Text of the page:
The new regulation was approved on June 10 and is effective immediately.

Morgan Hill resident Stu Nuttall took out his lawn years ago to conserve water. Morgan Hill file photo.

By Staff Reports

The State Water Board adopted a new water conservation emergency regulation in June to ensure more aggressive water conservation across the state.

The dry weather in the first half of 2022 is impacting the local and state water supply and Santa Clara County remains in a severe drought, said Andi Borowski, environmental services assistant with the city of Morgan Hill.

“While the winter in California got off to a great start with record rain and snow in December, the weather since has not been supportive of drought relief,” she said. “January through June has been the driest on record for California.”

Statewide, the snowpack for California has dropped to just 22 percent of average as of May 11. In normal years, Santa Clara County is heavily dependent on the Sierra Nevada snowpack because it makes up more than half of the water that comes from outside of Santa Clara County.

The low snowpack and early and rapid snowmelt in California are major contributors to ongoing drought impacts throughout summer and early fall. Morgan Hill is in a Level 4 water supply shortage, which requires increased conservation efforts from all.

In addition, the State Water Board has adopted a new water conservation emergency regulation to ensure more aggressive water conservation across the state.

The new regulation applies to commercial, industrial, and institutional properties, including homeowners’ associations (HOAs), throughout the state of California, including all of Morgan Hill.

The regulation requires owners and managers of commercial, industrial, institutional properties, and HOAs immediately cease using potable water for irrigating non-functional turf. The regulation defines non-functional turf as a ground cover surface of mowed grass that is solely ornamental and not otherwise used for human recreation purposes. All water provided by the city of Morgan Hill and all well water in the South Valley area is potable water.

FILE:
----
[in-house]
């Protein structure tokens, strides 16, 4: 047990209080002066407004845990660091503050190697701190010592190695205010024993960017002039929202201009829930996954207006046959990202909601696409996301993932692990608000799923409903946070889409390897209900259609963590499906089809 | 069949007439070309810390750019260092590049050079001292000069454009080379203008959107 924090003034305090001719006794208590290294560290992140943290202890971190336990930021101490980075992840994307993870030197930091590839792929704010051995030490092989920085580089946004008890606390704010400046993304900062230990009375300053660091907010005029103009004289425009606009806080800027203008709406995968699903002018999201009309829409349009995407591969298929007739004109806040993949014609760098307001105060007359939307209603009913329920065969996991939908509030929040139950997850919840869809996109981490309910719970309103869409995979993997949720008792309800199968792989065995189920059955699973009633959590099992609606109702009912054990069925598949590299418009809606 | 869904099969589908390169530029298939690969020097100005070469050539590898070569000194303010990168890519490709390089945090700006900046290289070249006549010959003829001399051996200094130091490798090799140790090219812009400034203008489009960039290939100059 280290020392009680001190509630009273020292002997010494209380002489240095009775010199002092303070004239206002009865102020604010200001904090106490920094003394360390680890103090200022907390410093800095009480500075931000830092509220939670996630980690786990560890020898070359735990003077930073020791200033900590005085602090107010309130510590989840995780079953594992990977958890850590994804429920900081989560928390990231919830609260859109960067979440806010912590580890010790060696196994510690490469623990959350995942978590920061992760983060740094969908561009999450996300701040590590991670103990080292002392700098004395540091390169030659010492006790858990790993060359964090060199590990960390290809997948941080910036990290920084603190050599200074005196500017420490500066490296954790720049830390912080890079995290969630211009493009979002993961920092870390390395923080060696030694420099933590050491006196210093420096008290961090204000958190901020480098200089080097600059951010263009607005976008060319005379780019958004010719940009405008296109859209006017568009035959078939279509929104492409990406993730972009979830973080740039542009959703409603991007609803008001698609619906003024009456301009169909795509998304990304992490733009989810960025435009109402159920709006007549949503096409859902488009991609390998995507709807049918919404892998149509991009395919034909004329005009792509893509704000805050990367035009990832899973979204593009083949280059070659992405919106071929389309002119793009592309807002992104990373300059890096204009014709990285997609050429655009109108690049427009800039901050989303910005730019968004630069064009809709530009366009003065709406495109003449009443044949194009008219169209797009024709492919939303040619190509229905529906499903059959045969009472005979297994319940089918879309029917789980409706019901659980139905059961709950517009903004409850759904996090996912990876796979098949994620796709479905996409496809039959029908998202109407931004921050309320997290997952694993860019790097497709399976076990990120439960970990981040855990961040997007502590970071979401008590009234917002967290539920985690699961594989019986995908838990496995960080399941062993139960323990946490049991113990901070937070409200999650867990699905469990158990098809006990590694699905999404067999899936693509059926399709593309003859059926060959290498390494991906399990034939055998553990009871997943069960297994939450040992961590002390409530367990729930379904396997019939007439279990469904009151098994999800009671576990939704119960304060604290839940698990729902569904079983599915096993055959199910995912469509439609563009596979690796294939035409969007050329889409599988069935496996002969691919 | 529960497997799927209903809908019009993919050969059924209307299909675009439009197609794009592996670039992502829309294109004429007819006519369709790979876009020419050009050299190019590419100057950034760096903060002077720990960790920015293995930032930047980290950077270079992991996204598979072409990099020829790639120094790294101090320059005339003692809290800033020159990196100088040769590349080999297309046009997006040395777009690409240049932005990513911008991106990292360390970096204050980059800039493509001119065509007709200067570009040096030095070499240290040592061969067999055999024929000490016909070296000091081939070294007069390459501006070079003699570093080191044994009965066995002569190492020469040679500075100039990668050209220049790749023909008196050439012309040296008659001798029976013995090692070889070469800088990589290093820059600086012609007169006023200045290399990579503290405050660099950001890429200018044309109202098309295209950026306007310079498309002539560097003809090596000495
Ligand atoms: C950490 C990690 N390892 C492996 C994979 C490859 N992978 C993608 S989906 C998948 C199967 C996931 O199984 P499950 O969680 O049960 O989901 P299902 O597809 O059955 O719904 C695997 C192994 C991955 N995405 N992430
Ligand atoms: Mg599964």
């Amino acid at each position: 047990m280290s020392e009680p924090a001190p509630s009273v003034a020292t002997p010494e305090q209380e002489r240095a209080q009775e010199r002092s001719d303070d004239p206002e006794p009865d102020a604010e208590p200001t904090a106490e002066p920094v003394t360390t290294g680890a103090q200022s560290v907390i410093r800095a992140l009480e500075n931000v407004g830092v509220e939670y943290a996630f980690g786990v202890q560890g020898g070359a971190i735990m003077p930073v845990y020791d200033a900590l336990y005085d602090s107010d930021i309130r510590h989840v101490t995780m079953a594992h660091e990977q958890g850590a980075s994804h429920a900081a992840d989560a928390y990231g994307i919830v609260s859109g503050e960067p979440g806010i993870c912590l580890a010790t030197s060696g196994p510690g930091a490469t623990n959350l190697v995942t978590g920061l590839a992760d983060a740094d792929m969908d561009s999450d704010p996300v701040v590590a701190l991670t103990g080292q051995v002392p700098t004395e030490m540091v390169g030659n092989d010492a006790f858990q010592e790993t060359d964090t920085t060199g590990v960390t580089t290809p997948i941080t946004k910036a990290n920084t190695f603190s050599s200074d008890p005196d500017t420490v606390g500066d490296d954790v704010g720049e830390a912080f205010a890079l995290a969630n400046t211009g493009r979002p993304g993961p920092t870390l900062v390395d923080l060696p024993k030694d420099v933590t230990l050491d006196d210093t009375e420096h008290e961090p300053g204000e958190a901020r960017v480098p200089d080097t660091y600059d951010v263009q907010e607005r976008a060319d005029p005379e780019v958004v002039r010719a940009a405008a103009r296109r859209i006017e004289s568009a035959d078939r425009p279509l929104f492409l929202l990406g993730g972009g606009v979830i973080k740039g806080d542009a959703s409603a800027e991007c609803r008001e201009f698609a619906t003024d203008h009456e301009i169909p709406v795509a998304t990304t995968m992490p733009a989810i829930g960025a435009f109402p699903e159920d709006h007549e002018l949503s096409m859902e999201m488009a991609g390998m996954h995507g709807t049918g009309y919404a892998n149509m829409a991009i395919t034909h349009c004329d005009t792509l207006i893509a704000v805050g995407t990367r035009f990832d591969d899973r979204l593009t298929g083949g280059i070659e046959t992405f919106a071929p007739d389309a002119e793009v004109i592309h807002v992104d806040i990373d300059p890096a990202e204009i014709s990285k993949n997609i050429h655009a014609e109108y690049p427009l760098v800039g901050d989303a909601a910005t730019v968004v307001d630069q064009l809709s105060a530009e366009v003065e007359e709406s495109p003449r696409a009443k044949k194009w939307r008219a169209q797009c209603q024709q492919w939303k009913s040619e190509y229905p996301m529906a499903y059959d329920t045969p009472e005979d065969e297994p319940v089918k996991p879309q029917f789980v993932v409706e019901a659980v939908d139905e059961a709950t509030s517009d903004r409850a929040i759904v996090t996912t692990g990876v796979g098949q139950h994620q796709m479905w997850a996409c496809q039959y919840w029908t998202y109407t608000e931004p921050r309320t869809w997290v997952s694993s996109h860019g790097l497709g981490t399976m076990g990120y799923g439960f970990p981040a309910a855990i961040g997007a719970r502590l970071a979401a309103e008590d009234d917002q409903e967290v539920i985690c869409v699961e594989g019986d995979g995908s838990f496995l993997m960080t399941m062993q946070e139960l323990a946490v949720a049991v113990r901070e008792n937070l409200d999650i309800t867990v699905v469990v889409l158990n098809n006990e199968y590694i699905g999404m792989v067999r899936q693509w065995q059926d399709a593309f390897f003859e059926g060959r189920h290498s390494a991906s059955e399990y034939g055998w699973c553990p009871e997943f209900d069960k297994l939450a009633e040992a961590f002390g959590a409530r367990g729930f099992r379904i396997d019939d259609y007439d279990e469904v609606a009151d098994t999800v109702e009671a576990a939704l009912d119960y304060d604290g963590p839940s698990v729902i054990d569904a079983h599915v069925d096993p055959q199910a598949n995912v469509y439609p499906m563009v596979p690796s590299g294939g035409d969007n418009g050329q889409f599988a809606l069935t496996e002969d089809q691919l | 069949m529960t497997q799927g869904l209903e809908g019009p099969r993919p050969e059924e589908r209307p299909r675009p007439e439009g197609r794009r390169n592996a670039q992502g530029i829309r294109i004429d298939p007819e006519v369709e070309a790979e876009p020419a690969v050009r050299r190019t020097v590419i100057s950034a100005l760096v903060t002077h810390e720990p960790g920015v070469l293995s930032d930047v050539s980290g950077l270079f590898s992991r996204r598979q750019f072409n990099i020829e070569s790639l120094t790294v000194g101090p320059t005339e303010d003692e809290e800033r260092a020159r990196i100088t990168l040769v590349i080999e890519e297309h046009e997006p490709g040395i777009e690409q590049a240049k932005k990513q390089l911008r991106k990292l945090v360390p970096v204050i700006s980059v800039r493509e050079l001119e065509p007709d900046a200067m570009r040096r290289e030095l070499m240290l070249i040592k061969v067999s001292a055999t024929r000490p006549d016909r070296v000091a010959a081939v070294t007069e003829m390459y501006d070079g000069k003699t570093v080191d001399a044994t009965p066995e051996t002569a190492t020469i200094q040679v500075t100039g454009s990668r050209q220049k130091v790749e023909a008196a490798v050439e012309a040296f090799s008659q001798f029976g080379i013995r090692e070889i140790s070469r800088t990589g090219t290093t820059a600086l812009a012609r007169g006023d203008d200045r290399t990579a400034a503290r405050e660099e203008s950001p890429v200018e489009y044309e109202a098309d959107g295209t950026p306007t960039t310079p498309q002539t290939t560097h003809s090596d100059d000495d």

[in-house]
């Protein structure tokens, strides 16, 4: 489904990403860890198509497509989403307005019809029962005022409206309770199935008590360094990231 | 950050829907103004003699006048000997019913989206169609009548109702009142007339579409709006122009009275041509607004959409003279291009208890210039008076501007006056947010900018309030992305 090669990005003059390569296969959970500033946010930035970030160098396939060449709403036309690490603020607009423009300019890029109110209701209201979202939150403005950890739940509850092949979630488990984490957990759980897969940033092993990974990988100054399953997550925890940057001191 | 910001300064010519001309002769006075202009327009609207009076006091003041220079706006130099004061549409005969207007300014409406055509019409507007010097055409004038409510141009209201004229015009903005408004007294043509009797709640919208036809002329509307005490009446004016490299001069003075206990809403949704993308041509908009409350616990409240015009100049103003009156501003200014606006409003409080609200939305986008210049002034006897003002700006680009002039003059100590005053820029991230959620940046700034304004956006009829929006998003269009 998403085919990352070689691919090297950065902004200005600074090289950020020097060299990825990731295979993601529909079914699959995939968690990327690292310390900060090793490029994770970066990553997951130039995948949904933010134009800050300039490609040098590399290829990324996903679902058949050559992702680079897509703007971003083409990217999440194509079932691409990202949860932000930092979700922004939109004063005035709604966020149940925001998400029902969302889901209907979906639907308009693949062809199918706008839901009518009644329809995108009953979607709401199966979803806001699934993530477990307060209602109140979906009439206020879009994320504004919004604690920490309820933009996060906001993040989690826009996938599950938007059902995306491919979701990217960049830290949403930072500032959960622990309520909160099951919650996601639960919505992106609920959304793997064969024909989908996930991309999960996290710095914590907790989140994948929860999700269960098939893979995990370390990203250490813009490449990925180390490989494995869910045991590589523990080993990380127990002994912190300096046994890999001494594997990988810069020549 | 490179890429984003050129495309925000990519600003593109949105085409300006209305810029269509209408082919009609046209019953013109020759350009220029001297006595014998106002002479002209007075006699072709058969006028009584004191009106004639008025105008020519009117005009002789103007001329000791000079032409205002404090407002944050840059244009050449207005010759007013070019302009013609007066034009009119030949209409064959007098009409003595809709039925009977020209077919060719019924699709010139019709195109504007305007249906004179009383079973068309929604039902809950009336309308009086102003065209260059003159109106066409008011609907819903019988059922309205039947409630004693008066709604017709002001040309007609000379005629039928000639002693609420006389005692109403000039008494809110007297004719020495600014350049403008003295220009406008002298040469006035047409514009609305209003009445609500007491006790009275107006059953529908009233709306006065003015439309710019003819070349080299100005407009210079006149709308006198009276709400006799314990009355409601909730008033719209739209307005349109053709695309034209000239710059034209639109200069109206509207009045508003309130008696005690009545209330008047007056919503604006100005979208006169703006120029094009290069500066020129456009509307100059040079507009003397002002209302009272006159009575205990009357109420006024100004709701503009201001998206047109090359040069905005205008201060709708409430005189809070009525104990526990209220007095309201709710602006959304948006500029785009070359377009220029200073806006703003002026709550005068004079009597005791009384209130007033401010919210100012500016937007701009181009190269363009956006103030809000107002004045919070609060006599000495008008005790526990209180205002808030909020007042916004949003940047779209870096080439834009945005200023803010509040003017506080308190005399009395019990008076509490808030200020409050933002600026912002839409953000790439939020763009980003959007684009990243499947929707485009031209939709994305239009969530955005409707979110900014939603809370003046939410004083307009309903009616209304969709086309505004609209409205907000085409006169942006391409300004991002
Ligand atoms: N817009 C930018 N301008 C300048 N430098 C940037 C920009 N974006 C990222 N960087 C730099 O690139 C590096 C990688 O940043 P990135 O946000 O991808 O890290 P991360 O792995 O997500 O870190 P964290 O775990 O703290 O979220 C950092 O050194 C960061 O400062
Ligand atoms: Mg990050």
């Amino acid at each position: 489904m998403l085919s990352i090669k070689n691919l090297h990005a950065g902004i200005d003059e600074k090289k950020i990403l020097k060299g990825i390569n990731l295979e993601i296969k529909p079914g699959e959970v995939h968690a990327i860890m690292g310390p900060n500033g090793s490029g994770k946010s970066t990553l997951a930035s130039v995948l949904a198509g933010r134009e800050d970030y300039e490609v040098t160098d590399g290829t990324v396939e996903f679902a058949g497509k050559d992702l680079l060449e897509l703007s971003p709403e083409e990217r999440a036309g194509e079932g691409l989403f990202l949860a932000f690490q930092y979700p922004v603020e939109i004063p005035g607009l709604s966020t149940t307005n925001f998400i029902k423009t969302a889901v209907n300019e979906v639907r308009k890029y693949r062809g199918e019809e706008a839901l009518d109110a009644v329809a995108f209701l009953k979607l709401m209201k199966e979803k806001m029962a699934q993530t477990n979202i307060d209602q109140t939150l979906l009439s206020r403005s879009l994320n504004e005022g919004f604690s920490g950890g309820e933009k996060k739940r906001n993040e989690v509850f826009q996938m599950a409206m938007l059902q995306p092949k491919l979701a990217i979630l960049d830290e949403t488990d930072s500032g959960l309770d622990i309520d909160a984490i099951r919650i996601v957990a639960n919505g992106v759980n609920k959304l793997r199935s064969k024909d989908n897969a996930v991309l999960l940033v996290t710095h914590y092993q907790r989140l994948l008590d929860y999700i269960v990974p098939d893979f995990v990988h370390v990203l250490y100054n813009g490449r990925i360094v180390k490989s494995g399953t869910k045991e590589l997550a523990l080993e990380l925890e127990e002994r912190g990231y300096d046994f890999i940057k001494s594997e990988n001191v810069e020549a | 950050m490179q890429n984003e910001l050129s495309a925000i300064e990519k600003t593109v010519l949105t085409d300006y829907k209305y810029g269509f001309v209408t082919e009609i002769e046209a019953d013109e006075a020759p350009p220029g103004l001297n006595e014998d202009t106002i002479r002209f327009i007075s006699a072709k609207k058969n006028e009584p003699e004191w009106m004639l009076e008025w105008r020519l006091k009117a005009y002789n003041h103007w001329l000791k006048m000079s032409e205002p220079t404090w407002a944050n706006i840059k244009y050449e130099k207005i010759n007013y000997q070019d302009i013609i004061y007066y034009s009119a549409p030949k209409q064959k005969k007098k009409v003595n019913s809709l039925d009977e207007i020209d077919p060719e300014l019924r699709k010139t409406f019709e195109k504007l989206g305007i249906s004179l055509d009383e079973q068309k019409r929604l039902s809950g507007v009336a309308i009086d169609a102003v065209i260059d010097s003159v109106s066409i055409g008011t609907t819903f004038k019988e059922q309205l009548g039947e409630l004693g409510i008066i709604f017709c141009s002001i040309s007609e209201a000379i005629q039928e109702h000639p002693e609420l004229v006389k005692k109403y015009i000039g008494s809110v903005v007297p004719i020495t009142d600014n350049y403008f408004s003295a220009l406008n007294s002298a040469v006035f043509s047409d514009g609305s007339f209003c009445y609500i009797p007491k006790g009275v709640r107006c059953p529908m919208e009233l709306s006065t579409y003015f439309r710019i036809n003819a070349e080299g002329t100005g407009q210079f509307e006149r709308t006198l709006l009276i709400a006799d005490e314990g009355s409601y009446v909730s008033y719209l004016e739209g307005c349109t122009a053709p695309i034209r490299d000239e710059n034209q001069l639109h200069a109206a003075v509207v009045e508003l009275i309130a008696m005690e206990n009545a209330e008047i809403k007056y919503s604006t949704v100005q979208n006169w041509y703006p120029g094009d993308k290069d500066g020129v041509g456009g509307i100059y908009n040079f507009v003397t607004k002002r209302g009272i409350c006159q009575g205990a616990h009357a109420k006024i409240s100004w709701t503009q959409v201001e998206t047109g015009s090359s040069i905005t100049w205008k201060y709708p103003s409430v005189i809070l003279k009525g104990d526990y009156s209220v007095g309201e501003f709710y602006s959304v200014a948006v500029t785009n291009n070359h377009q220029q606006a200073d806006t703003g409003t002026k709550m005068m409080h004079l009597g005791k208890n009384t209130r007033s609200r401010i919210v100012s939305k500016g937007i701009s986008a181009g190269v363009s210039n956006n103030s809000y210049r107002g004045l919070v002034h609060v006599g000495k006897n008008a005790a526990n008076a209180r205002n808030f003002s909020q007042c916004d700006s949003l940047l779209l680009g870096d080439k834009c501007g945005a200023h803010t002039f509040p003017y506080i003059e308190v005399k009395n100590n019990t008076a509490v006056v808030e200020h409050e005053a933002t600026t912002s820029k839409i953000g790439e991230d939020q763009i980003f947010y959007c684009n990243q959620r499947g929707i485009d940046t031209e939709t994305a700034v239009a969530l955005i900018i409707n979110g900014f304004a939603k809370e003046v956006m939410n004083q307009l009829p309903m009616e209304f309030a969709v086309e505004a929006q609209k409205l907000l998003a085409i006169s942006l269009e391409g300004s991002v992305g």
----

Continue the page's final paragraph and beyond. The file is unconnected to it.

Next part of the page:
The regulation does not apply to the following: residences including those located within HOAs, school fields, sports fields, areas regularly used for civic or community events, and water used to maintain trees.

The new regulation was approved on June 10 and is effective immediately. The regulation will remain in effect for one year unless the State Water Board modifies it, readopts it, or ends it before then. A fine of $500 per day has been set by the state for violations of the regulation.

A landscape rebate program is available until June 30, 2023, or until funds are depleted.

The city of Morgan Hill partners with Valley Water to provide this program designed to encourage residents and businesses to convert approved high water use landscape, such as lawns and pools, to low water use landscape and retrofit existing irrigation equipment with approved high-efficiency irrigation equipment. Sites wishing to participate in the rebate program must complete a pre-inspection and submit an online application for approval before beginning any work on their project. Visit Valley Water’s website for complete details:

More information on water conservation is available on the city’s website at: